It’s no big surprise that Facebook wants to make it as easy as possible for users to share with their friends what they’re reading, listening to and watching. That was the key message at the social network’s f8 developers conference. But when it comes to video, a little-known law from the ’80s could hold back those ambitions, at least for users who want to seamlessly share what they’re watching on Netflix (s NFLX) or Hulu.
The Video Privacy Protection Act (VPPA), which was enacted in 1987 in the wake of the Robert Bork’s Supreme Court nomination hearings (after Bork’s video rental records were released to a newspaper by his local video store), prohibits companies from sharing viewer records publicly. The act was also at the center of a class-action lawsuit aimed at Blockbuster (s DISH) after the rental store began sharing its records with Facebook back during the Facebook Beacon debacle of 2007.
As a result, some video companies — most notably Netflix — have shied away from integrating with Facebook’s Open Graph, at least in the U.S. While Netflix will allow users to share viewing history with Facebook friends in Canada and in Latin America, it doesn’t plan to roll out the same functionality in the U.S. until Congress removes some uncertainty around the VPPA.
The House Judiciary Committee is considering a bill that would amend the VPPA, but concerns from certain Congressmen could require users to explicitly opt-in each time they want to share what they’re watching. The bill, HR 2471, would clarify what is now ambiguous language about when and how users share their viewing information. In particular, it seeks to amend the type of disclosure necessary for companies like Facebook, Hulu and others to make such information available to others:
“to any person with the informed, written consent (including through an electronic means using the Internet) of the consumer given at one or both of the following times:
(i) The time the disclosure is sought.
(ii) In advance for a set period of time or until consent is withdrawn by such consumer.”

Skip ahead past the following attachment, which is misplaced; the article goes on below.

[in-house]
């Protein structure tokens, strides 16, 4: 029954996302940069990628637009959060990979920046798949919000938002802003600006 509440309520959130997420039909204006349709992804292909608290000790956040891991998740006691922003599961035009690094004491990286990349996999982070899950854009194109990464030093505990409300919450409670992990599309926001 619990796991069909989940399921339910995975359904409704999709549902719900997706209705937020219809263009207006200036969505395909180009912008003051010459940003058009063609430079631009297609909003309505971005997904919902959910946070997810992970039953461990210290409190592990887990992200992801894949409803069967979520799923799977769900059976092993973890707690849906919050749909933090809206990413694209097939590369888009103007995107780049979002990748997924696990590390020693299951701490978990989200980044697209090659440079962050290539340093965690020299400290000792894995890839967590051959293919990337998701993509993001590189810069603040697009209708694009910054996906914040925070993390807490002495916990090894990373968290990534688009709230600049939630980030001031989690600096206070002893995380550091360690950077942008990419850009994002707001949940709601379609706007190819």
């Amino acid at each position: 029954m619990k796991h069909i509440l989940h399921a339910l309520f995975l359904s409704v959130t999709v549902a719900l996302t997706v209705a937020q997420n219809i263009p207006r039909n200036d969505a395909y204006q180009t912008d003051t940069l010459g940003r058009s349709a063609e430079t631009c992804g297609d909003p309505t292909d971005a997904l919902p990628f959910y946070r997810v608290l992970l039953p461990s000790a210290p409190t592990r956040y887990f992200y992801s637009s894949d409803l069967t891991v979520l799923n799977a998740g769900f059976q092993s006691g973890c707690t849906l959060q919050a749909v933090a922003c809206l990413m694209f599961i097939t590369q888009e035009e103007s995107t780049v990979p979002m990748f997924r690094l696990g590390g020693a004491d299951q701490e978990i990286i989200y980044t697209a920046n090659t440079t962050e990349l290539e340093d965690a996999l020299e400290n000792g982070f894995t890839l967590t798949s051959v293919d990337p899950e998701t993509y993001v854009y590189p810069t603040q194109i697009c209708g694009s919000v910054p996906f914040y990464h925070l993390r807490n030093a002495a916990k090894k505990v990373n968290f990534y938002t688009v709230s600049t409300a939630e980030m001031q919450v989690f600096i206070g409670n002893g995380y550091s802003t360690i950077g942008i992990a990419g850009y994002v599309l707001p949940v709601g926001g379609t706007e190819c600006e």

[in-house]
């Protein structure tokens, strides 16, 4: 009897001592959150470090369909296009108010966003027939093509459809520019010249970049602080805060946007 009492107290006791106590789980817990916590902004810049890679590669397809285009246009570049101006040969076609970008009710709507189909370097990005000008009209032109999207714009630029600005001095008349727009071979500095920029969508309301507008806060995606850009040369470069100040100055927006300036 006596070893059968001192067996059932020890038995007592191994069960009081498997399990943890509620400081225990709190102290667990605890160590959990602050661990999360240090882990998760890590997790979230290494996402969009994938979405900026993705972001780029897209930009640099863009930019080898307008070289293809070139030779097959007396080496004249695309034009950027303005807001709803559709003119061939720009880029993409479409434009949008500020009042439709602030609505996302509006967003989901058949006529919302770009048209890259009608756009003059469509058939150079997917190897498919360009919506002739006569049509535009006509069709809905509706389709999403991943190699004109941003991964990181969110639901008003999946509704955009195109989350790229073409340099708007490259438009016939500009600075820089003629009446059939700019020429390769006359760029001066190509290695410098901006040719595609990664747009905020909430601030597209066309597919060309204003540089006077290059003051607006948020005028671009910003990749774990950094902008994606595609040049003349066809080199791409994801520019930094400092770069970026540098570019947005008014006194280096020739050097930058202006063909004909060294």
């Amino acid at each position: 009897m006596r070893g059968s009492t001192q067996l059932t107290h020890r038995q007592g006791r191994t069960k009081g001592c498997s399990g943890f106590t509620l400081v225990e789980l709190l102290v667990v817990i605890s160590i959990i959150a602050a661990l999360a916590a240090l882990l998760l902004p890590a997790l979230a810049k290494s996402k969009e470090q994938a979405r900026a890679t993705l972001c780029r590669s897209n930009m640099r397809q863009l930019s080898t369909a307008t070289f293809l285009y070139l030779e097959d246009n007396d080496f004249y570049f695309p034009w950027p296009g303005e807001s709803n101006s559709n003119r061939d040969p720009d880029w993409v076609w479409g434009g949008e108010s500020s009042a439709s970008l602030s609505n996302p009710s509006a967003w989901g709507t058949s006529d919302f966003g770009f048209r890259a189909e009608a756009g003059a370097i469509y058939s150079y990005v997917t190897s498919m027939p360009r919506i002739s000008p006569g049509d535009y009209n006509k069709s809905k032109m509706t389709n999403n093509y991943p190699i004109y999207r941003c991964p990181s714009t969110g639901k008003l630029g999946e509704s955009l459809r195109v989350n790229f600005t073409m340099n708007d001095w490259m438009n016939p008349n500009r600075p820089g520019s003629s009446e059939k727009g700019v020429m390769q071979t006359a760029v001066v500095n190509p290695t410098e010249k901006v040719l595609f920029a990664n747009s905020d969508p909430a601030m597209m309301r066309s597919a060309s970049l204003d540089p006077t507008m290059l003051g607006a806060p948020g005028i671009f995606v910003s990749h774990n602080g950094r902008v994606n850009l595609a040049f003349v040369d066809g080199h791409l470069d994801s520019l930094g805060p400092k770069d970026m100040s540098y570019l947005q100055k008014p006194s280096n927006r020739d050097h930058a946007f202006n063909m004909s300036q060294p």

In other words, the amendment as it stands would now let users opt-in once to sharing information with friends and social networks. That is, until they withdraw such consent, or decide they don’t want to share anymore.
That would be a boon for Hulu, Netflix and other video distributors which seek to connect with Facebook’s Open Graph. But some Congressman have expressed concern about the lack of privacy oversight that comes from enacting such an amendment. In particular, Congressman Bobby Scott of Virginia and Congressman Mel Watts from North Carolina had voiced some concerns about the bill during the mark up hearing.
According to Tech of the Hub:
“Congressman Watts is concerned the current bill trades convenience at the expense of privacy. He offered an amendment to require a consumer’s permission explicitly each time video viewing data is shared as opposed to the current bill’s up-front one-time consent… Watts stated the bill ‘does not adequately address the realities of privacy in this age of instant and wide-spread information distribution and consumption.'”
Those concerns are due to the “dynamic nature of friend lists on social networks as well as the lack of safeguards for children.” Under Netflix’s current proposed implementation of Facebook Connect, for instance, only the Netflix account holder would be able to share his or her viewing history on the social network. But many Netflix accounts are shared within a household, which means that the history of multiple users could be broadcast under a single Facebook account — and as a result, a child’s viewing history can be shared without any controls placed on it.
It’s not clear which, if any, version of the bill will be put forward or if it will be passed. But it’s important to note the concerns about the effect that the sort of frictionless sharing would have on social networks, particularly as Netflix, Hulu and others haven’t implemented a satisfactory way to enable multiple Facebook-authenticated users to share the same account.